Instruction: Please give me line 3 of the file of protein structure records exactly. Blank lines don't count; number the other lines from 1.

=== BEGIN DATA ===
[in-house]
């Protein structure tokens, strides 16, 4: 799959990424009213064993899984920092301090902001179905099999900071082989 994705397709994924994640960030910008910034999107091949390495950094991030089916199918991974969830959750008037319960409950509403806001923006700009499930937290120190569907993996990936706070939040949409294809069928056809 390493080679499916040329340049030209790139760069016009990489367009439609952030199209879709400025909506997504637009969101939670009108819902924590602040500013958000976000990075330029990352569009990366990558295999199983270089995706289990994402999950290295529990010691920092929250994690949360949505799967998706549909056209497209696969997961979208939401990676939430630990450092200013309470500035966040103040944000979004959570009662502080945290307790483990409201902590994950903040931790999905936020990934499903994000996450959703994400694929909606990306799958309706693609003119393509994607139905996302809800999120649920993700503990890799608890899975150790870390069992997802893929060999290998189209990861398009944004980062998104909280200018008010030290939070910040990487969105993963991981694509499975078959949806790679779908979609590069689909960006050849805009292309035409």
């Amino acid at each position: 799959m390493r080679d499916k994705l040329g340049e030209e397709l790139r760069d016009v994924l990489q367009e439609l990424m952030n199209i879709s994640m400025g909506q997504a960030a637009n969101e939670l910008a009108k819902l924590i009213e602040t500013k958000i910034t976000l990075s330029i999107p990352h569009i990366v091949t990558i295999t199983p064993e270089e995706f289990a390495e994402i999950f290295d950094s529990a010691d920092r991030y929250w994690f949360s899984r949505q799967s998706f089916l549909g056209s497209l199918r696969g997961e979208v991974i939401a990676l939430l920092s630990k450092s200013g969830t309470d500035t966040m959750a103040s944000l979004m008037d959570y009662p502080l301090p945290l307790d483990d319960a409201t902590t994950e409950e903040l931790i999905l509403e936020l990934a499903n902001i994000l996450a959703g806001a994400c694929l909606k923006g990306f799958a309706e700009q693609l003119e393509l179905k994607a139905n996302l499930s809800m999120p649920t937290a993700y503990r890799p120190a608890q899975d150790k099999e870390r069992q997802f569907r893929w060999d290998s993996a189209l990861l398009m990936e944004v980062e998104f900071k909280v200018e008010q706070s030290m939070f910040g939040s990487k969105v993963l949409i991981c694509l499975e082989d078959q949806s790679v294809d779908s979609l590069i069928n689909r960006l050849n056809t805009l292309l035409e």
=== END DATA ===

């Amino acid at each position: 799959m390493r080679d499916k994705l040329g340049e030209e397709l790139r760069d016009v994924l990489q367009e439609l990424m952030n199209i879709s994640m400025g909506q997504a960030a637009n969101e939670l910008a009108k819902l924590i009213e602040t500013k958000i910034t976000l990075s330029i999107p990352h569009i990366v091949t990558i295999t199983p064993e270089e995706f289990a390495e994402i999950f290295d950094s529990a010691d920092r991030y929250w994690f949360s899984r949505q799967s998706f089916l549909g056209s497209l199918r696969g997961e979208v991974i939401a990676l939430l920092s630990k450092s200013g969830t309470d500035t966040m959750a103040s944000l979004m008037d959570y009662p502080l301090p945290l307790d483990d319960a409201t902590t994950e409950e903040l931790i999905l509403e936020l990934a499903n902001i994000l996450a959703g806001a994400c694929l909606k923006g990306f799958a309706e700009q693609l003119e393509l179905k994607a139905n996302l499930s809800m999120p649920t937290a993700y503990r890799p120190a608890q899975d150790k099999e870390r069992q997802f569907r893929w060999d290998s993996a189209l990861l398009m990936e944004v980062e998104f900071k909280v200018e008010q706070s030290m939070f910040g939040s990487k969105v993963l949409i991981c694509l499975e082989d078959q949806s790679v294809d779908s979609l590069i069928n689909r960006l050849n056809t805009l292309l035409e």